#2.13: 4cy, 4.2.2012, Hvide Sande Harbour - glaucoides

#2.14: 5cy, 4.2.2012, Hvide Sande Harbour - glaucoides

#2.15: 5cy+, 5.2.2012, Hirtshals Harbour - glaucoides


For reference on some of the well describes primary patterns in Kumlien’s Gull please look at the excellent work by Howell and Mactavish (2003). One type which is missing is the one where the outer webs of the outer primaries are not obviously dark pigmented and approach the type A (stage 0) or somewhere between the type A (stage 0) and type B-C (stage 1) except for the presence of faint sub-terminal bands near the tip of at least p8-p9. Sometimes there is the impression of a faint “string of pearls” due to the pigmentation on inner primary webs reach further towards the tip than what I find typical for glaucoides. One could argue that such a primary pattern would fit in right with the type D-F (stage 2) with respect to the sub-terminal primary band, whereas the colouring of the outer webs would fit in between type A (stage 0) and type B-C (stage 1).

In these photos I have sampled individuals showing a primary pattern where slightly darker grey pigmentation can only be discerned on very close range or on high quality flight shots. Note that some individuals only have darker grey on the outer web of P10 whereas on other individuals there are only or additionally some darker grey markings visible at the distal end of the grey tongue on the inner web; i.e. the darker pigmentation runs as a more or less distinct line along the inner edge of grey basal portion of the feather. In the field such birds would most likely appear "white-winged" as the darker grey stripe or pigmentation is only noticeable at certain angles.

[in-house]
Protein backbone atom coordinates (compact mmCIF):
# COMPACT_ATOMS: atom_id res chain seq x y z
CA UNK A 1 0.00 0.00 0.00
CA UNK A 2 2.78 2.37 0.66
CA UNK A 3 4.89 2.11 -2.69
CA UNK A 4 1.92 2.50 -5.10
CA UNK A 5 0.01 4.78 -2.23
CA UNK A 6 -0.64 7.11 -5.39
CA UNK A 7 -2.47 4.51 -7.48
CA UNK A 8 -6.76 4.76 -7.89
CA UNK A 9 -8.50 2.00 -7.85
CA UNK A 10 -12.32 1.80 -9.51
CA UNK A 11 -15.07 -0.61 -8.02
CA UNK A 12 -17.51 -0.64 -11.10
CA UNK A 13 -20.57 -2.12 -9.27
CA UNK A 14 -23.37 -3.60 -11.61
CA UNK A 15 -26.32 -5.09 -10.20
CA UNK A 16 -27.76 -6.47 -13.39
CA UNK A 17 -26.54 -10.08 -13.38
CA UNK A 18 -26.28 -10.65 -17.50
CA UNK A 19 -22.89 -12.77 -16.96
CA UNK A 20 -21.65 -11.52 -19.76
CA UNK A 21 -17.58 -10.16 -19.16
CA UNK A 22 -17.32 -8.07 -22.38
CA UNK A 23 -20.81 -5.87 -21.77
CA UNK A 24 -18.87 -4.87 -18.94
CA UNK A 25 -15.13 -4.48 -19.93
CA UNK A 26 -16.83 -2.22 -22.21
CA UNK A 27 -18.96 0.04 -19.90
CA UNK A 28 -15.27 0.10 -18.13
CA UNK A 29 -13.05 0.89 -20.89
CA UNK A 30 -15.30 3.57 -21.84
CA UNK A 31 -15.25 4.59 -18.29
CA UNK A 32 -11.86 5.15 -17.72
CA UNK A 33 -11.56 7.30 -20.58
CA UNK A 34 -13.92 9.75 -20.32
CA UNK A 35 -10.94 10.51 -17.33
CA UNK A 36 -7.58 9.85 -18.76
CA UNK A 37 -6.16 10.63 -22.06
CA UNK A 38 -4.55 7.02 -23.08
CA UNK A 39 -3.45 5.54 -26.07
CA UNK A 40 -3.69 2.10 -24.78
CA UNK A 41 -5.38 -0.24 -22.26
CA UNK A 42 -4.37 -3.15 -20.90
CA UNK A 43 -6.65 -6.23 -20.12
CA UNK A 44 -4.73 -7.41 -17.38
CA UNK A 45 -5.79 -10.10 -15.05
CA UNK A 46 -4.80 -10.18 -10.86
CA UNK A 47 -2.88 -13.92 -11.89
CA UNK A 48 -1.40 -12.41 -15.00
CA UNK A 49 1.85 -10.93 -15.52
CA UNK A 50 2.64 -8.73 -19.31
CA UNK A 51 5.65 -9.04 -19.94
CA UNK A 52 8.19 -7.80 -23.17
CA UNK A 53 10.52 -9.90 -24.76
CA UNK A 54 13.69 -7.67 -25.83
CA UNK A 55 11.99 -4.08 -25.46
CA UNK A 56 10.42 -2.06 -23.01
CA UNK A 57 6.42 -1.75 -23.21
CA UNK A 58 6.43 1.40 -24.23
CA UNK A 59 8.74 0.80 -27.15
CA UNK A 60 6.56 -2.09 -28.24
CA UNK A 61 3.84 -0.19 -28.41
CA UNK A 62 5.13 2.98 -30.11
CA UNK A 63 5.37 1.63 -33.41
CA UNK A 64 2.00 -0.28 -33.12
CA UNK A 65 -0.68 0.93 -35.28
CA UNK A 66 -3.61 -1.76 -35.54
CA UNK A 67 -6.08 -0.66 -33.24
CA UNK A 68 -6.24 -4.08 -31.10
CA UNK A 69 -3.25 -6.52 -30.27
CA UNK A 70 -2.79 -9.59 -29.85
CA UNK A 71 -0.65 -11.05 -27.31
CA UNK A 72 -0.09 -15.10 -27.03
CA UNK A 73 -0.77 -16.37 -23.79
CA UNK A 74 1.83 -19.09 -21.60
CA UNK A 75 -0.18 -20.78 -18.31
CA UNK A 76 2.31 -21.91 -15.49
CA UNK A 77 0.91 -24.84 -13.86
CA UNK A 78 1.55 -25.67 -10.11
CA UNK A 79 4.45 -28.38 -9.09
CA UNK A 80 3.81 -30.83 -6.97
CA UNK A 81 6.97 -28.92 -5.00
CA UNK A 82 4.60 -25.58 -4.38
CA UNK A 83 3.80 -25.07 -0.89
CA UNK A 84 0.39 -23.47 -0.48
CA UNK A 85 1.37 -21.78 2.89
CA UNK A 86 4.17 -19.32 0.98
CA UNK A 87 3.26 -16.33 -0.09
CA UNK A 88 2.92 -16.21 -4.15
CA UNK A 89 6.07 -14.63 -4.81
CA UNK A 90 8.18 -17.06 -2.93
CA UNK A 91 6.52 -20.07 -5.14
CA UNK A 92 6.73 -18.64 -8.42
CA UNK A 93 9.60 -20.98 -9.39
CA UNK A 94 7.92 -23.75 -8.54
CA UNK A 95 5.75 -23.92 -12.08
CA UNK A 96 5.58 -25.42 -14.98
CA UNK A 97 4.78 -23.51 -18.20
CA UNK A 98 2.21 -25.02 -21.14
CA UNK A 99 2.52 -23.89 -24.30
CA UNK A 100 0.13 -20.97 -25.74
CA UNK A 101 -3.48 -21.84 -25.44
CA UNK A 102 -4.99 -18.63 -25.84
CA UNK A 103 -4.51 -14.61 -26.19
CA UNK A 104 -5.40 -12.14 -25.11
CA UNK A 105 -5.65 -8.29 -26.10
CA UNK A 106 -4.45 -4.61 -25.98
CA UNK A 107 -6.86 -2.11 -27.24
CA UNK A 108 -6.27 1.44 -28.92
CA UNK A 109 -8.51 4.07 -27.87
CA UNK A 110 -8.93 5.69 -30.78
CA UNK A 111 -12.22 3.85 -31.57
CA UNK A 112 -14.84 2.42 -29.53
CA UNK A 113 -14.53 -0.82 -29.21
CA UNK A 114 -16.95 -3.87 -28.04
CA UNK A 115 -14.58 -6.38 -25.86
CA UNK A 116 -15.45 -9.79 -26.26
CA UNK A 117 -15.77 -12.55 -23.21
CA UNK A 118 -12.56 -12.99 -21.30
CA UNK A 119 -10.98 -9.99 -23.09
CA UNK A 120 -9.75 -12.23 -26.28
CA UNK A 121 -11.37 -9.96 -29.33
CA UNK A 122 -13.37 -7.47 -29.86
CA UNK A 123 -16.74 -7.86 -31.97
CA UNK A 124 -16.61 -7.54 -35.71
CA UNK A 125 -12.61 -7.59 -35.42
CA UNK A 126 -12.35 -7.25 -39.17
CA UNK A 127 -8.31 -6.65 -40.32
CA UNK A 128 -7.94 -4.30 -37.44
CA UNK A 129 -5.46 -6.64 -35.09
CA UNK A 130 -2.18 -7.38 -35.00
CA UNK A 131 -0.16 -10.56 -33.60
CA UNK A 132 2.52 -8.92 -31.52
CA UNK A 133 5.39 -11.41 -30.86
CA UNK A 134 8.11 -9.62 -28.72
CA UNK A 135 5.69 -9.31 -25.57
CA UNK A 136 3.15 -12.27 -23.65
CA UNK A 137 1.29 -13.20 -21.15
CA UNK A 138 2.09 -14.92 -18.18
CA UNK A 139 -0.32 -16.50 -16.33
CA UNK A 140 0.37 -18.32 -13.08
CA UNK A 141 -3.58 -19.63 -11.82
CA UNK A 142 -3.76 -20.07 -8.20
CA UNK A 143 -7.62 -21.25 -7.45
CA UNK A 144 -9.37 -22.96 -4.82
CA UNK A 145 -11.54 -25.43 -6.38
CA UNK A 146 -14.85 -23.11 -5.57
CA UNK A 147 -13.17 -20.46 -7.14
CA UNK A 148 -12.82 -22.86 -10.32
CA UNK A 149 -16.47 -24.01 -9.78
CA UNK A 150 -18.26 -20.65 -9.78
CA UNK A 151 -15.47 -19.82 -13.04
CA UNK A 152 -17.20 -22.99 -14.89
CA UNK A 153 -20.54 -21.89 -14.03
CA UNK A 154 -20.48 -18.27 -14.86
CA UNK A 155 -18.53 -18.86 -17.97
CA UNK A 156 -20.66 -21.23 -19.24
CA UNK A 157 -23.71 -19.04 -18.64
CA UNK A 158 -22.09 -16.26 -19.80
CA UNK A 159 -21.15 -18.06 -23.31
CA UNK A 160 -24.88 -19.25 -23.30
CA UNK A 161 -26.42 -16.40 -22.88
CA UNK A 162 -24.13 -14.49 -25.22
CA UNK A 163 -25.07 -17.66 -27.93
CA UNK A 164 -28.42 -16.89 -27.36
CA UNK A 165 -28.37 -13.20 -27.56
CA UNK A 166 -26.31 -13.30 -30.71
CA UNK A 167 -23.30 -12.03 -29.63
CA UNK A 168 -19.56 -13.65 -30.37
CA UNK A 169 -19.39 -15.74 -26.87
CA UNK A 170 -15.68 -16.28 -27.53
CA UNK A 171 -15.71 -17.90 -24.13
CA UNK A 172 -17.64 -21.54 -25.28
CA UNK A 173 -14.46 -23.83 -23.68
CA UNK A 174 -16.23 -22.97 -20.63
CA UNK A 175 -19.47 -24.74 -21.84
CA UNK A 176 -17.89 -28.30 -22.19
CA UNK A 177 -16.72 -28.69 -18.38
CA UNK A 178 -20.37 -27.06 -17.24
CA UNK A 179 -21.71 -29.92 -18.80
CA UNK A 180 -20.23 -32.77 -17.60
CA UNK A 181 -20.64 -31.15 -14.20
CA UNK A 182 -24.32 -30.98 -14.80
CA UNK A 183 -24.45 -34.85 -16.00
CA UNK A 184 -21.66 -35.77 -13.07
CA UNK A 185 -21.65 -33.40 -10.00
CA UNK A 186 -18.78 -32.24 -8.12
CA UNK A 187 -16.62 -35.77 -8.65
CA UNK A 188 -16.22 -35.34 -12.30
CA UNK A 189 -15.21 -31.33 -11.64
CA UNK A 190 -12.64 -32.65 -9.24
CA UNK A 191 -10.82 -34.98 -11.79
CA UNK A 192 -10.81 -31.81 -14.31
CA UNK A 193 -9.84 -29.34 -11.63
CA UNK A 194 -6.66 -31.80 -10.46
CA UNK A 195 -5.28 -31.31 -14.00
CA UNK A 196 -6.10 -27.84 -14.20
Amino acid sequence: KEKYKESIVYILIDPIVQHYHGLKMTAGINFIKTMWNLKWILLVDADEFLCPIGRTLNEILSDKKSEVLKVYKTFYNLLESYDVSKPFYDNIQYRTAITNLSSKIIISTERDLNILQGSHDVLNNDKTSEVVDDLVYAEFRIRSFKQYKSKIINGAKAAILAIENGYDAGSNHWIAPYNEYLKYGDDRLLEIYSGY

The question is whether having dark grey running along the grey tongue and without any dark on the outer web is within pure glaucoides Iceland Gull or if such individuals are in fact pale Kumlien’s Gulls. I believe the latter is the case, but when assign record in Rarities Committees a conservative line should be applied and such individuals should only be accepted if they are documented by high quality photos.

References

Howell, S.N.G. & Mactavish, B. 2003. Identification and variation of winter adult Kumlien's Gulls. Alula 9:2-15.

Possible Kumlien's Gull (Larus [glaucoides] kumlieni), 3cy, 23.01-03.03.2012, Thyborøn Harbour

Case: 2013-169
Date: 2012-01-23 -(03-03)
Site: Thyborøn Harbour, Denmark
Observer: *Henrik Haaning Nielsen, Allan Kjær Villesen m.fl.

From these photos alone it seems not safe to exclude a well-marked Iceland Gull (Larus glaucoides) though this is not to say it is not Kumlien's Gulls. It has without doubt some dark shading on the outer webs of the outer primaries with the colour being darker on the outer than on the inner web, but the flight shots do not seem to show a clear Kumlien's/Thayer's pattern on the outer. Even though the dark shading on P7-P9 reaches the primary tips, the dark pattern does not seem to penetrate onto the inner web, i.e. the bird seems to lack the dark hook-pattern on the inner web. It is also difficult to determine whether there is a faint 'ghost mirror' on P10. This could be caused by the state of the plumage which seems to be rather bleached and especially so on the last photos which were taken in March. As a result it does not seem safe to exclude a well-marked glaucoides.

Note that it is not abnormal for 2nd- and, especially, 3rd-cycle glaucoides to show a brown wash on the outer primaries. The plumage of such well-marked immature gulls often looks quite retarded, with still lots of brown in the wing. Note that the brown wash on outer primaries of such birds simply matches the brown wash on outer secondaries, as is often the case in other 3rd-cycle gulls (e.g. Herring Gull). It is therefore considered just to be a trait of immature plumage.

Date: 23.1.2012. Foto: Henrik Haaning Nielsen
Date: 23.1.2012. Foto: Henrik Haaning Nielsen
Date: 23.1.2012. Foto: Henrik Haaning
Date: 23.1.2012. Foto: Henrik Haaning
Date: 3.3.2012. Foto: Henrik Haaning Nielsen
Date: 3.3.2012. Foto: Henrik Haaning Nielsen
Date: 3.3.2012. Foto: Henrik Haaning Nielsen
Date: 3.3.2012. Foto: Rune Sø Neergaard
Date: 3.3.2012. Foto: Rune Sø Neergaard
Date: 3.3.2012. Foto: Rune Sø Neergaard
Date: 3.3.2012. Foto: Rune Sø Neergaard
Date: 3.3.2012. Foto: Rune Sø Neergaard